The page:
[0058] As shown in FIG. 5, in some examples an at least partially formed 3D object may comprise an embedded structure 410 and a selectable portion 420 adjacent the embedded structure 410. In some examples, the embedded structure 410 may be formed at the same time as and/or via the same additive manufacturing device 200 (FIG. 3) forming the 3D object 400. In some examples, the embedded structure 410 may comprise an object not additively manufactured, which is placed within an at least partially additively manufactured 3D object. In either case, in some such examples the embedded structure 410 may comprise properties and/or operating characteristics which generate heat and/or generate cooling, which may result in thermal transfer relative to nearby portions of the 3D object 400.

[0059] In some examples, the selectable portion 420 comprises a top surface portion 421 A and an opposite bottom surface portion 421 B.

[0060] In some examples, the selectable portion 420 may be in contact against the embedded structure 410. In some examples, the selectable portion 420 may be adjacent to, but spaced apart from, the embedded structure 410. As shown in FIG. 5, in some examples, the bottom surface portion 421 B of the selectable portion 420 is sized and shaped to be in contact with a top side 415A of the embedded structure.

[0061] In some examples, the selectable portion 420 comprises a portion of at least partially formed 3D object 400 which is selectively manufactured according to at least one parameter which may complement the thermal properties of the embedded structure 410. For example, the selectable portion 420 may comprise a selectable porosity, selectable density, and/or selectable degree of fusion in order to cause the selectable portion to exhibit at least one thermal parameter (e.g. conductivity, heat capacity, specific heat capacity). As noted previously, in some examples a user may select a desired value of the at least one thermal parameter from which an example method and/or device then implements a corresponding porosity, density, and/or degree of fusion in order to achieve the user-specified value of the at least one thermal parameter. [0062] For example, at least a portion (e.g. topside 415A) of the embedded structure 410 may produce heat at a rate or quantity which may negatively affect performance of the embedded structure 410 if the heat is not sufficiently dissipated or externalized. In such situations, the selected portion 420 may be implemented with at least one thermal parameter in order to act as a heat sink to facilitate thermal transfer out of the embedded structure 410, which may act to protect or increase the performance of the embedded structure 410. In some examples, the embedded structure 410 may comprise electronic circuitry, a Peltier device, or other mechanisms which may generate heat and/or cooling. [0063] It will be understood that the selectable portion 420 may comprise any shape, any volume, and/or any location (within the 3D object 400) suited for its purpose in complementing (e.g. influencing, responding to, etc.) thermal transfer in relation to the embedded structure 410.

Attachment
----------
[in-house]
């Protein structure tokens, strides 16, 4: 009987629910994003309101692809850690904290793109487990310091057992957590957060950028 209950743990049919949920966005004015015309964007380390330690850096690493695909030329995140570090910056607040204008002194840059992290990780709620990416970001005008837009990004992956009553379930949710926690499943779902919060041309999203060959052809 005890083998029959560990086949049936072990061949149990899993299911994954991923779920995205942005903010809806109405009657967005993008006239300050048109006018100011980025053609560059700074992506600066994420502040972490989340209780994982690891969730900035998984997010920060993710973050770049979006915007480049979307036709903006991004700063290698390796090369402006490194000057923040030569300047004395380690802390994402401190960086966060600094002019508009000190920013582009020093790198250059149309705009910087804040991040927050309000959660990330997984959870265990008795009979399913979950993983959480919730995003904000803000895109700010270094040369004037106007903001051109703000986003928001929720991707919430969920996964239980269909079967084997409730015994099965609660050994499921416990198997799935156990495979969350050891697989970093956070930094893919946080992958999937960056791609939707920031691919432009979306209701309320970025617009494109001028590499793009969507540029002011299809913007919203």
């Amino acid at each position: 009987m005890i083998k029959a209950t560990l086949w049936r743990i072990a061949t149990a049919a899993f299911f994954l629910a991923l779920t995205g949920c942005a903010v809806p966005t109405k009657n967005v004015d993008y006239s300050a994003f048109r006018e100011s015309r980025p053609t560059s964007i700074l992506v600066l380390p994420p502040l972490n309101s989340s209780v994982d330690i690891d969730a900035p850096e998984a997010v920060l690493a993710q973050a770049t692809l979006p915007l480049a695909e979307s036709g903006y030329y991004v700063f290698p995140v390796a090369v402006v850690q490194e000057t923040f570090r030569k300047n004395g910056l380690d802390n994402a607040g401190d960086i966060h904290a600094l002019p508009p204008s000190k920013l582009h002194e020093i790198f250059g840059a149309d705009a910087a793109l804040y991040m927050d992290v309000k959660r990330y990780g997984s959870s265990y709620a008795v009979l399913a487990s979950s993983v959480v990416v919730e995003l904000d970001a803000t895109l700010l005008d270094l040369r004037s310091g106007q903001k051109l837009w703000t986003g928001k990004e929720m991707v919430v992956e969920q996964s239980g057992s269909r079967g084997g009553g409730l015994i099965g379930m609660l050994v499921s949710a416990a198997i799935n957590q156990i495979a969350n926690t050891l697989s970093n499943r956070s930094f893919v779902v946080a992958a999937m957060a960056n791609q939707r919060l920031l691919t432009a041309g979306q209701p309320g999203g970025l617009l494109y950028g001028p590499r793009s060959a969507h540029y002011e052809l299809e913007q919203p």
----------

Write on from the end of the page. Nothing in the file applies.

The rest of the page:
[0064] In some examples, the selectable portion 420 may comprise a plurality of selectable portions 420 arranged within and throughout the 3D object to achieve the desired thermal transfer objective in relation to the embedded structure 410. In some examples, the selectable portion 420 may completely surround the embedded structure 410, while in some examples, the selectable portion 420 may partially surround the embedded structure 410, such as surrounding a selectable number of sides, surfaces, end, etc. (e.g. 411 A, 411B, 413A, 413B, 415A, 415B) of the embedded structure 410.

[0065] In some examples, the selectable portion 420 (having a selectable thermal parameter) may comprise a volume, shape, and/or location such that at least a portion of the selectable portion is exposed at an external surface 402 of the 3D object, as represented by dashed box R. In some such examples, such an arrangement may be used to facilitate a thermal transfer objective relative to the embedded structure 410. It will be understood that in some examples such a selectable portion (e.g. at least partially exposed on an external surface R) may have a volume, shape, location to be in contact with (or closely adjacent to) other selectable portions (having a particular thermal parameter) and/or in contact with (or closely adjacent to) the embedded structure 410 to achieve desired thermal transfer objectives. One such thermal transfer objective may comprise providing a path for heat to be transferred from embedded structure to an exterior portion (R) of the 3D object 400.